On Thursday September 30, 2017 as I travelled along Vlissengen Road in a taxi, I noticed a dead dog bloated on the parapet alongside Camp Ayanganna and in the vicinity of David and Pike Streets, Kitty.
I immediately called a friend who previously worked with the Georgetown City Council for a number for the Cleansing Department. I called from my cell phone and I was given a number (226-1668) which I called and was referred to the Solid Waste Department on Princes Street, Werk-en-Rust.
My next call was to the Solid Waste Department and was given a number (223-5128). This number rang out. I then called the first number (226-1668) again and asked whether this was the only number. I was then given 223-5127-9 which is what I should have been given on the first call.
At every call I indicated that the urgent nature of the business was to remove a dead dog before decomposition stepped in. No one seemed moved by what I was reporting.
I called 223-5127 and was asked to call 223-7894. I quickly asked was I not onto the Department responsible for removing dead animals from our city streets? The response was yes, but I must speak to the person directly responsible. The person answering this number took my report and said she had to discuss it with the Director?
On my way home the same afternoon, I purposely passed that way again to check whether the dog was removed. Lo and behold it was lying in the same place. With the heat of the sun it looked as though it was about to burst at any time. The next day I passed. The animal was now burst and the decomposed/decaying body on the parapet with the stench following enough distance for any and every passerby to hold their nostrils. Because apparently each person I spoke with passed me to the next, and to the next person, no action was taken.
Had action been taken the public would have been spared the stench and one civic minded citizen would have been able to congratulate and encourage a service to the community, feel proud that Guyanese are a responsible people and that the Solid Waste Department in our country works.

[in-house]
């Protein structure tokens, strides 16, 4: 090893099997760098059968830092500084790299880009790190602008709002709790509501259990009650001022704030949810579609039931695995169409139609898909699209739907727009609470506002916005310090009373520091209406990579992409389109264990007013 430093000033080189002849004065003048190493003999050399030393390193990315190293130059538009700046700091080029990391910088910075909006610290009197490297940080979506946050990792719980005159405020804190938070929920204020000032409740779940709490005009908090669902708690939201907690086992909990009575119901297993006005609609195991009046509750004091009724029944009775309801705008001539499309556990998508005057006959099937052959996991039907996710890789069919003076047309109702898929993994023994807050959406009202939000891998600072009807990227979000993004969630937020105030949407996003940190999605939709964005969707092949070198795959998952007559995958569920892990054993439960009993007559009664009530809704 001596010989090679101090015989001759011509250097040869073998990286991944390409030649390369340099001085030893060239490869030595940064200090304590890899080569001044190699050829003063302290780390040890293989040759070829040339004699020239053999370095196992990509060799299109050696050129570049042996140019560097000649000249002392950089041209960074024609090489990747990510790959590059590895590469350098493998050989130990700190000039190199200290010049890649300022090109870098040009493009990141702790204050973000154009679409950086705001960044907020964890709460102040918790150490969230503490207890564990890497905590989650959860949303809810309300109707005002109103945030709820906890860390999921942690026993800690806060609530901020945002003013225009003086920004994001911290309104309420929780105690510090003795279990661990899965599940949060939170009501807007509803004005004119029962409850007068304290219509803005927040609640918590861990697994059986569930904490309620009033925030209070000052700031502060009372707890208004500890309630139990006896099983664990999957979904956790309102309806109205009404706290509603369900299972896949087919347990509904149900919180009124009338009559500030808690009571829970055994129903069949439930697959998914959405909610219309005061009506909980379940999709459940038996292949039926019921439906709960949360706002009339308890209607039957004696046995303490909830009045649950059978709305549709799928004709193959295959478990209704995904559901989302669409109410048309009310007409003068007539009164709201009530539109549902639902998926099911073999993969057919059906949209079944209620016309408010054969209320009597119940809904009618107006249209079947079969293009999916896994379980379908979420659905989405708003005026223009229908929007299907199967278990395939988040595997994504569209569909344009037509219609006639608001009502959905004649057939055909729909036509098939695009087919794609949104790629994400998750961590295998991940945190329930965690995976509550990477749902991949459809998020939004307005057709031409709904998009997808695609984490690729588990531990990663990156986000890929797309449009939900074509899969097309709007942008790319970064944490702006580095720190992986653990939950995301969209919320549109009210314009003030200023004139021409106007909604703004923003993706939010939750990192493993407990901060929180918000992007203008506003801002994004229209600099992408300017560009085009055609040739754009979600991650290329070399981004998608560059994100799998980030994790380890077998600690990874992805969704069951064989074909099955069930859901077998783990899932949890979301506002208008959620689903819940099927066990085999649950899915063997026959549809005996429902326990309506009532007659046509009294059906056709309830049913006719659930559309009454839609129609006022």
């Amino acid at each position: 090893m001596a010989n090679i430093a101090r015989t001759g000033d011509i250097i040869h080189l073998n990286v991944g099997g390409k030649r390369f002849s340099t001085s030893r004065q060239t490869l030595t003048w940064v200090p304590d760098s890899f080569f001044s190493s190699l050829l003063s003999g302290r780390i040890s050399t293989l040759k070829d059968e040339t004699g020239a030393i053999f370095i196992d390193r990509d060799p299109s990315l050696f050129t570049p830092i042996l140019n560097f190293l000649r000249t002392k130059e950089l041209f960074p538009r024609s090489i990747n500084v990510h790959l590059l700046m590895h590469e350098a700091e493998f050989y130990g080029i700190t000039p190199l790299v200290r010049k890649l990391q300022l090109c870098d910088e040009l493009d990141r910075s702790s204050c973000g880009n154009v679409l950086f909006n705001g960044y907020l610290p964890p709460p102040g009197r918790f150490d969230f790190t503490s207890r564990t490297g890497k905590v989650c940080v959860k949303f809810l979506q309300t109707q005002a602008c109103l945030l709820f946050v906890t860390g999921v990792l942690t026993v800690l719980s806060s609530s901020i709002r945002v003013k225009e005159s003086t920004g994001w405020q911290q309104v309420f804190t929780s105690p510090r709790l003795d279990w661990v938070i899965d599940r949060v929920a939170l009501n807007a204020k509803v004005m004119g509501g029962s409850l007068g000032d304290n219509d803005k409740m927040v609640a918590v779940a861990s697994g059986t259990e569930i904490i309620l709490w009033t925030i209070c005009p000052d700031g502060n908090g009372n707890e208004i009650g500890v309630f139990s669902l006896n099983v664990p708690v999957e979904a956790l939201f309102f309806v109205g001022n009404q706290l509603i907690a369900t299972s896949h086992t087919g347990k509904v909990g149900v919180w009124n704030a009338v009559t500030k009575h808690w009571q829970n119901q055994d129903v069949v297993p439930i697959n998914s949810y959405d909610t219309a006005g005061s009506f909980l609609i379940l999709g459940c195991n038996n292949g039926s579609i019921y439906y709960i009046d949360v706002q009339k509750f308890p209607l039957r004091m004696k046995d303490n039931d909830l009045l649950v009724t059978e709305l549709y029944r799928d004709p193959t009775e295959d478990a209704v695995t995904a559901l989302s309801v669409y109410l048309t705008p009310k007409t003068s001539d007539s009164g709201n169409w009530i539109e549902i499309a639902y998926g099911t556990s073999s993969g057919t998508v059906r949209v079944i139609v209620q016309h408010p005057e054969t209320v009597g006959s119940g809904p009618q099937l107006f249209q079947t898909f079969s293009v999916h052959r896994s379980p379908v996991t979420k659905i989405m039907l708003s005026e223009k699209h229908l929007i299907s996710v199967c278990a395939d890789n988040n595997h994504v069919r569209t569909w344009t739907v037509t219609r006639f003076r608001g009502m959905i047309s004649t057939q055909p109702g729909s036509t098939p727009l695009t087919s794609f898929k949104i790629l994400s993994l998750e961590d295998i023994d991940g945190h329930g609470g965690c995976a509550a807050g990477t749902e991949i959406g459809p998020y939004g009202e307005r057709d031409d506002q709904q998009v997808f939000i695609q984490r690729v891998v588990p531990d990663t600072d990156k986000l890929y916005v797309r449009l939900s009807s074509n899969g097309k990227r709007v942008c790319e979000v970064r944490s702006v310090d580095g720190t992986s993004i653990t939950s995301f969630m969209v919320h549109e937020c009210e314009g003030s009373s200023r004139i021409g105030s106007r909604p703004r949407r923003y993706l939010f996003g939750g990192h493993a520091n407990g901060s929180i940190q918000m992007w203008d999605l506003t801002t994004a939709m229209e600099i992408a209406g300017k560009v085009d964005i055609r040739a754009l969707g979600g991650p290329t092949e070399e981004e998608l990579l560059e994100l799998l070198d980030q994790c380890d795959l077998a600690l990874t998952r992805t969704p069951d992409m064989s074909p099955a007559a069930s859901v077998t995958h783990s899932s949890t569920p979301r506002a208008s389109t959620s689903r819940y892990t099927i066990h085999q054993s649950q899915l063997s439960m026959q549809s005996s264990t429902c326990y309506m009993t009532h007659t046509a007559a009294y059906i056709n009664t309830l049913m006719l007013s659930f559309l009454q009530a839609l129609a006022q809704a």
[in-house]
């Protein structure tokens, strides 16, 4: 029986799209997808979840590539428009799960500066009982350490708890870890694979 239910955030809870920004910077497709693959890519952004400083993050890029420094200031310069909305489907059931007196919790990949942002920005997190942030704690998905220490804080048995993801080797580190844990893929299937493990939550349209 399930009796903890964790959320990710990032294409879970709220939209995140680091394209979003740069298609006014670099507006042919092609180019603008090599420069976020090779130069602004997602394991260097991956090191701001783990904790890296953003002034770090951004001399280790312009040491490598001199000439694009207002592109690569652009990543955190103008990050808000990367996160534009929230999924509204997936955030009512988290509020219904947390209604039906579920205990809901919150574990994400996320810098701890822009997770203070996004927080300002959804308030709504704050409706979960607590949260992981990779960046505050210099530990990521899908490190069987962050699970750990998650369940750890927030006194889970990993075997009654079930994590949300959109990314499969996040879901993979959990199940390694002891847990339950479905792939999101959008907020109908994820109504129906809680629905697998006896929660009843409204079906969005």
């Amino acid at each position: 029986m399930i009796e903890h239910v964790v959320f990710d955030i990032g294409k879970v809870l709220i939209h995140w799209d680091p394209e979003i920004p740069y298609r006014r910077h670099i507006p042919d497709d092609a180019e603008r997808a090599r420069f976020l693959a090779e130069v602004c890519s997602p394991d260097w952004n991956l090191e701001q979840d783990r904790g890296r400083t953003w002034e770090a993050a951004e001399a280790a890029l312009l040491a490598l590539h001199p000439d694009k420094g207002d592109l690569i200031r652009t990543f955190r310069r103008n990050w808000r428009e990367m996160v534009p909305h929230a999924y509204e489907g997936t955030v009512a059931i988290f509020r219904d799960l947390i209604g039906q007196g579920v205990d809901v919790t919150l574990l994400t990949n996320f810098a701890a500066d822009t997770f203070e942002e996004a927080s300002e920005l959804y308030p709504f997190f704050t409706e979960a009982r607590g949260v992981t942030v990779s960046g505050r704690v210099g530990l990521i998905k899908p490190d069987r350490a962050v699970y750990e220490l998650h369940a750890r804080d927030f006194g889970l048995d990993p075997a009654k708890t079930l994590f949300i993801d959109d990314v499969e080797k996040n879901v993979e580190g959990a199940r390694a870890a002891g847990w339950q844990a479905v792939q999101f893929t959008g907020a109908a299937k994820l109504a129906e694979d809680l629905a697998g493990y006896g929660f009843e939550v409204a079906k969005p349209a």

In the past, in the 1980s and 1990s I have been the beneficiary of satisfactory service from the M&CC Cleansing Department. One could always report such cases and sure enough before the end of the day, the dead animals were removed. Why? Because the Cleansing department had a vehicle whose job was to drive through the city looking for dead animals. A phone call would help them get to any spot quickly. Please, can this service be reintroduced to help keep our city clean and restore Georgetown to its former cleanliness and beauty?
To prevent the caller from having to make these many calls one of the several persons I spoke with, could have taken responsibility and said: “Madam, this type of report is not handled by my desk but you are onto the said office, I will ensure the report is passed on to the relevant officer and rest assured it will be addressed.” Instead I ended all my calls not knowing whether either of the persons I spoke with intended to address my report. The dead dog obviously had to wait.